CUC Lifts Face Mask Requirement


COVID-19 testing equipment in the on-campus testing site in the Koehneke Community Center on Feb. 5.

Michael Labellarte

Concordia University Chicago will lift its face mask mandate beginning on Feb. 28, the university administration announced in an email to students and staff on Monday.

The decision follows both Cook County and the state of Illinois ending their requirements for face masks to be worn inside public venues.

The email from the CUC Emergency Response team reminded students and staff to continue employing safe practices to prevent COVID-19 outbreaks on campus. “Individuals may still wear face masks should they choose to do so, and the University recommends all members of our campus community continue exhibiting understanding and kindness in this situation,” the email stated.

The Illinois vaccine mandate for universities is still in effect, and unvaccinated students and staff will continue to adhere to weekly testing protocols. The CUC Emergency Response team also asked people who experience flu-like symptoms to take a test and report a confirmed infection on the university’s web form.

CUC will not, however, ask for a post-Spring Break COVID-19 test similar to the testing that was required after Winter Break.

While the face mask requirement in Illinois has been lifted, universities are still given a choice whether to require masks or not.

“We have removed the requirement and are making masks optional,” said Kathy Gebhardt, dean of students. “This allows our students and employees the option to choose whether or not they would like to wear a mask in our indoor spaces on-campus.

This furthers CUC’s pattern of accommodating policy when it comes to COVID-19 requirements, since the school does not enforce a vaccine mandate, instead allowing unvaccinated students and faculty to attend campus with weekly COVID-19 testing to comply with Illinois state regulations.

“We have decided to not make vaccinations a requirement here, but with that means weekly testing and tracking,” said Gebhardt. “I think it’s the happy medium, where we are doing everything to keep people safe, but still giving some choice.”

Other Chicago area schools have implemented vaccine requirements to be on campus. Dominican University, Roosevelt University, and University of Loyola require students and faculty to be vaccinated against COVID-19.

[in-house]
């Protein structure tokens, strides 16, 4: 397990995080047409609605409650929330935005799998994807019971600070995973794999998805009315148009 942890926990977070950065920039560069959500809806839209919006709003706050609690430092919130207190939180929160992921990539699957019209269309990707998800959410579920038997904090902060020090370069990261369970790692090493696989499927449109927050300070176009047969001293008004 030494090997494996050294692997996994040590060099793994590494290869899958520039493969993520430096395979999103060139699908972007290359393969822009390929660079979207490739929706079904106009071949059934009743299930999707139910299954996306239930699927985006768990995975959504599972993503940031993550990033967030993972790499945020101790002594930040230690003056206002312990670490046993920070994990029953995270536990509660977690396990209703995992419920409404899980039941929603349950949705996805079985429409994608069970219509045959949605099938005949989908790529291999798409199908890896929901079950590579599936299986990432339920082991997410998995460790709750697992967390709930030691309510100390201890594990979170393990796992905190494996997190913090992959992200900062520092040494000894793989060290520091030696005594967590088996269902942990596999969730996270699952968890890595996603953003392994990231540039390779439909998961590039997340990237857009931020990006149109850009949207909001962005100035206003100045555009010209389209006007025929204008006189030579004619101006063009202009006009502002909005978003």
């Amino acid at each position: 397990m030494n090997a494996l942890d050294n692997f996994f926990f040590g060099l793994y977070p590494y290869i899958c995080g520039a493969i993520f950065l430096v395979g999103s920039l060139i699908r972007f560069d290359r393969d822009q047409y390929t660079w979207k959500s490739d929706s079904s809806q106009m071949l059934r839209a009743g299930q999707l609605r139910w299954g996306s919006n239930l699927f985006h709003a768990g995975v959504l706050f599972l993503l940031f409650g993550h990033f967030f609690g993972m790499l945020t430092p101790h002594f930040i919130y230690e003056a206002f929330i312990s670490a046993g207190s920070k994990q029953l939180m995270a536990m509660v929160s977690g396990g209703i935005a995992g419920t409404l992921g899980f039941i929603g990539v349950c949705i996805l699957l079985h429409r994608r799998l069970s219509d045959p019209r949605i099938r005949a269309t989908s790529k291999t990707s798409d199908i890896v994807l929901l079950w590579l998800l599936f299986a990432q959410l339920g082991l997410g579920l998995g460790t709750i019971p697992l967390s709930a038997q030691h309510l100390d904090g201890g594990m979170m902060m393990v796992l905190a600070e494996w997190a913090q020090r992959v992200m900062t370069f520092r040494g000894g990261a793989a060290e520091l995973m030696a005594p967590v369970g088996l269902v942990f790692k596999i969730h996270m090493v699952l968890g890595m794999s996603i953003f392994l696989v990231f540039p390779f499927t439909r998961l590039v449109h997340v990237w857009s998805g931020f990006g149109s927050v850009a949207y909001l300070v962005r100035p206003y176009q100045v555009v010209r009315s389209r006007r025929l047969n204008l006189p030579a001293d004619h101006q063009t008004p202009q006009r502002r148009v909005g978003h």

“I support the vaccine mandate at DU, however sometimes I believe they can be too cautious when trying to stop the spread of COVID,” said Rachel Huser, a senior at Dominican University who also attends a radio broadcasting class at CUC.

Students have mixed opinions about the mandates and whether schools should implement them as well. “I do not think it is the school’s place to mandate vaccines, but if they do not, they need to have testing for the unvaccinated,” said junior Jake Odle.

The fall semester saw 58 reported cases at CUC before the campus saw another 102 new cases just in December and January, according to CUC’s COVID-19 dashboard. New cases have since fallen, with only 33 reported since Jan. 17.

While the state and federal guidelines are still in place, the prevalence of COVID-19 is trending downward nationwide. The week of Feb. 10 to 17 saw an average of 121,665 new cases each day, which was a 43% decrease from the previous week, according to a recent tweet from the Centers for Disease Control and Prevention. COVID-19 has killed more than 900,000 people in the United States, including more than 34,000 people in Illinois, according to the Johns Hopkins University Coronavirus Resource Center.

With the easing of COVID-19 regulations and mandates across the state, Gebhardt said, “We are extremely optimistic and hopeful that we will be able to start the fall 2022 academic year without all of the COVID-19 restrictions.”

Current plans are for a return of all graduation-related events, including a spring formal. While the campus still may not feel completely normal, the lifting of the mask is a significant step toward pre-pandemic life.

Some students feel that there might not be a normal for a long time.

“Do I think things will go back to normal next fall?” Huser said. “Ultimately it depends on if a new variant arises. Also, what even is normal anymore?”